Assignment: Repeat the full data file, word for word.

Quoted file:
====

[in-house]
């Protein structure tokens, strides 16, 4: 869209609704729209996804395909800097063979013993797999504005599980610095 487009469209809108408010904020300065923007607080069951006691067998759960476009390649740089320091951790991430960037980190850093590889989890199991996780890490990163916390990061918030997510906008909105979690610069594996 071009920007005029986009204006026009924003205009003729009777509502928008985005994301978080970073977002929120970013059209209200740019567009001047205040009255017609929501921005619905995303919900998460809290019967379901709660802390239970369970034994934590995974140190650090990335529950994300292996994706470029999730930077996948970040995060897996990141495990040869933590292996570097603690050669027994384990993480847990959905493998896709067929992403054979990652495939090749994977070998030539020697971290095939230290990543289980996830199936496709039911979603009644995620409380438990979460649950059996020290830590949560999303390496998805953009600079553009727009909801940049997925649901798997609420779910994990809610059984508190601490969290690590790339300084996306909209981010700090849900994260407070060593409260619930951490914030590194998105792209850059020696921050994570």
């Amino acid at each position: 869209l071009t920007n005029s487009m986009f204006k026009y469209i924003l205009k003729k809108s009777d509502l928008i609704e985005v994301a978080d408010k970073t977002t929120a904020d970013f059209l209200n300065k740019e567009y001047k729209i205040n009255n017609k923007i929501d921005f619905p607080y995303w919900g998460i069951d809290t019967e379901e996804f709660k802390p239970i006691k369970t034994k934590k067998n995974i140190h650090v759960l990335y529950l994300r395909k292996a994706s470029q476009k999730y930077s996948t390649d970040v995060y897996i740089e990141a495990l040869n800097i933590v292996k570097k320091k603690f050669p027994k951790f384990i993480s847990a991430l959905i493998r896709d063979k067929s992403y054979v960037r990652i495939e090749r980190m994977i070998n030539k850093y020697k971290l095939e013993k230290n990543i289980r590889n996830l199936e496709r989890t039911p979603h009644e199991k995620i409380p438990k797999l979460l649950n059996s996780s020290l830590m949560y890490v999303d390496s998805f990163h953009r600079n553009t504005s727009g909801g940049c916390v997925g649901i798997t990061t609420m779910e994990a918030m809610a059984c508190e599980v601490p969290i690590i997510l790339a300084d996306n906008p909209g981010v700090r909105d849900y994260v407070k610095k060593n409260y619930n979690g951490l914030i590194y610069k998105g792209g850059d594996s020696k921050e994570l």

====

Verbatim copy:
[in-house]
């Protein structure tokens, strides 16, 4: 869209609704729209996804395909800097063979013993797999504005599980610095 487009469209809108408010904020300065923007607080069951006691067998759960476009390649740089320091951790991430960037980190850093590889989890199991996780890490990163916390990061918030997510906008909105979690610069594996 071009920007005029986009204006026009924003205009003729009777509502928008985005994301978080970073977002929120970013059209209200740019567009001047205040009255017609929501921005619905995303919900998460809290019967379901709660802390239970369970034994934590995974140190650090990335529950994300292996994706470029999730930077996948970040995060897996990141495990040869933590292996570097603690050669027994384990993480847990959905493998896709067929992403054979990652495939090749994977070998030539020697971290095939230290990543289980996830199936496709039911979603009644995620409380438990979460649950059996020290830590949560999303390496998805953009600079553009727009909801940049997925649901798997609420779910994990809610059984508190601490969290690590790339300084996306909209981010700090849900994260407070060593409260619930951490914030590194998105792209850059020696921050994570």
């Amino acid at each position: 869209l071009t920007n005029s487009m986009f204006k026009y469209i924003l205009k003729k809108s009777d509502l928008i609704e985005v994301a978080d408010k970073t977002t929120a904020d970013f059209l209200n300065k740019e567009y001047k729209i205040n009255n017609k923007i929501d921005f619905p607080y995303w919900g998460i069951d809290t019967e379901e996804f709660k802390p239970i006691k369970t034994k934590k067998n995974i140190h650090v759960l990335y529950l994300r395909k292996a994706s470029q476009k999730y930077s996948t390649d970040v995060y897996i740089e990141a495990l040869n800097i933590v292996k570097k320091k603690f050669p027994k951790f384990i993480s847990a991430l959905i493998r896709d063979k067929s992403y054979v960037r990652i495939e090749r980190m994977i070998n030539k850093y020697k971290l095939e013993k230290n990543i289980r590889n996830l199936e496709r989890t039911p979603h009644e199991k995620i409380p438990k797999l979460l649950n059996s996780s020290l830590m949560y890490v999303d390496s998805f990163h953009r600079n553009t504005s727009g909801g940049c916390v997925g649901i798997t990061t609420m779910e994990a918030m809610a059984c508190e599980v601490p969290i690590i997510l790339a300084d996306n906008p909209g981010v700090r909105d849900y994260v407070k610095k060593n409260y619930n979690g951490l914030i590194y610069k998105g792209g850059d594996s020696k921050e994570l």